Indra’s net, hung over Vedic god Indra’s palace, is a holographic depiction of the Universe, in which each jewel, located at the net’s many intersections, reflects all the other jewels.
Clearly, a difficult net to weave.
So began my Productive Counter-Production project, to make the nonsensical investment in learning to net, inspired by the Vinalhaven netmakers. Being a novice, I set my goals on an achievable ghost net, essentially, a large bait bag made out of glow-in-the-dark rope, designed to entice the haunted inhabitants of the Poor Farm. I collected several types of twine, a netting needle, mesh stick, and Barbara Morton’s Vinalhaven-based instruction manual, A History and How To of Netmaking.
Frustration. Failures. It’s easy to fall out of practice being in zones of non-knowledge. Creating tangled masses of string, reading the same passages over and over, noticing with hopeless wonder the complex nets that repeatedly appeared around me. Productive Counter-Production, an object lesson in observation and a reminder of manual tenacity.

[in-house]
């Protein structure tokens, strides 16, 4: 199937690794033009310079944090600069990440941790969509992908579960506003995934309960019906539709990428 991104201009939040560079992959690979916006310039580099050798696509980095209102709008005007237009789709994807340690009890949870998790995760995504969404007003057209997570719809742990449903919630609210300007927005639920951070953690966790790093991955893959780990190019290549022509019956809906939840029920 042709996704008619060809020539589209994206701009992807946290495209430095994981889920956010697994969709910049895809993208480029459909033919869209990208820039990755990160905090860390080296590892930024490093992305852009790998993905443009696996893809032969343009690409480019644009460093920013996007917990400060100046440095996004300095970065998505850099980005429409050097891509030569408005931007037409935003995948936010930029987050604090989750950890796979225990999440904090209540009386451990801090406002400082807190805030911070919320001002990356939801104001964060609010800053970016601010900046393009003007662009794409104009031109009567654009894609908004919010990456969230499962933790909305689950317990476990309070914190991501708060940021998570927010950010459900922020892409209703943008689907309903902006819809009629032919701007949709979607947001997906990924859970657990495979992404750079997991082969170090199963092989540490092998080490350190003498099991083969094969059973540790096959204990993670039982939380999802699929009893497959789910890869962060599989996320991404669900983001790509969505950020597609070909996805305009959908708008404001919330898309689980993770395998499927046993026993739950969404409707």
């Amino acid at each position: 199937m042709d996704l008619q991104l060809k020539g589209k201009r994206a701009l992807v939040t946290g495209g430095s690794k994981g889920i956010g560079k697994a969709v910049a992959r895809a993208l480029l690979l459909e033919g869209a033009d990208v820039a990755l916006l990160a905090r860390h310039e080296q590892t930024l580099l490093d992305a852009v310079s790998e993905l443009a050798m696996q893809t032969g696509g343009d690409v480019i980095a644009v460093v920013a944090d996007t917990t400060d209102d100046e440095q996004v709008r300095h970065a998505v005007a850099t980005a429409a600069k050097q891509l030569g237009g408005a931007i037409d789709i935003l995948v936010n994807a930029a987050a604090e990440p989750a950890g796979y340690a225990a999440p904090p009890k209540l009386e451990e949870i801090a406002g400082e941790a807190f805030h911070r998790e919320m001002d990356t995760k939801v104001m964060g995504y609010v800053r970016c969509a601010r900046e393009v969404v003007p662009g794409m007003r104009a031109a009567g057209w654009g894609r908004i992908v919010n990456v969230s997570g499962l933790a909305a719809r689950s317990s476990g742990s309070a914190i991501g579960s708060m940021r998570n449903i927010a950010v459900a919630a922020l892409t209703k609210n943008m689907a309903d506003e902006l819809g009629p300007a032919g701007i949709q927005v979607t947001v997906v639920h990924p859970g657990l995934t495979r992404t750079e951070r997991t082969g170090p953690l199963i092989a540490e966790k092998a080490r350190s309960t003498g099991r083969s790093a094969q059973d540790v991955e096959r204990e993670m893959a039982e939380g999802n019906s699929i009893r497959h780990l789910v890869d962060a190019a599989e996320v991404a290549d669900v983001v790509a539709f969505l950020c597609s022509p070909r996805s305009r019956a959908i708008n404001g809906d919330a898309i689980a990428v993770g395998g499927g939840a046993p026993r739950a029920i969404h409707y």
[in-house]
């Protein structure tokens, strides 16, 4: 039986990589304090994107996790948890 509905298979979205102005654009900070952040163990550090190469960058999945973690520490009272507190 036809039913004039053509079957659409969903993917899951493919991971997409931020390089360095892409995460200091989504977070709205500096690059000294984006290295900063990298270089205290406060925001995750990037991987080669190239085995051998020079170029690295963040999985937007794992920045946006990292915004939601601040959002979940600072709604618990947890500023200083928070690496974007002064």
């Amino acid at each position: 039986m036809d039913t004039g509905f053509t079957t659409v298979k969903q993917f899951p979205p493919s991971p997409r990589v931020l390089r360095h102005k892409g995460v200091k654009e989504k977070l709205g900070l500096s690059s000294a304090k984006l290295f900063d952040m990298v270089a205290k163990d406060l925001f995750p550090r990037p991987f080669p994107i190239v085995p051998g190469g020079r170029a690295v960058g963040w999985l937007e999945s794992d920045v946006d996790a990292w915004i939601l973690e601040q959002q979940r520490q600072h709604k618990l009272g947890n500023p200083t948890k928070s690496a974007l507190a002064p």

With Charles’ help, and okay, youtube’s, I finally found the rhythm and was able to net two beginner pieces, the glow in the dark ghost net, and a small blue bait bag. And, inspired by the fancy horse nets of Vinalhaven, and the pure colour play of my string, a handful of tassles.
The morning after returning home, two overly-adventurous young starlings flew into our house through the open upstairs door. They didn’t understand the concept of the glass in the window. Unwilling to keep the door closed in summer, here marks the search for the proper twine to net a curtain to hang from that door.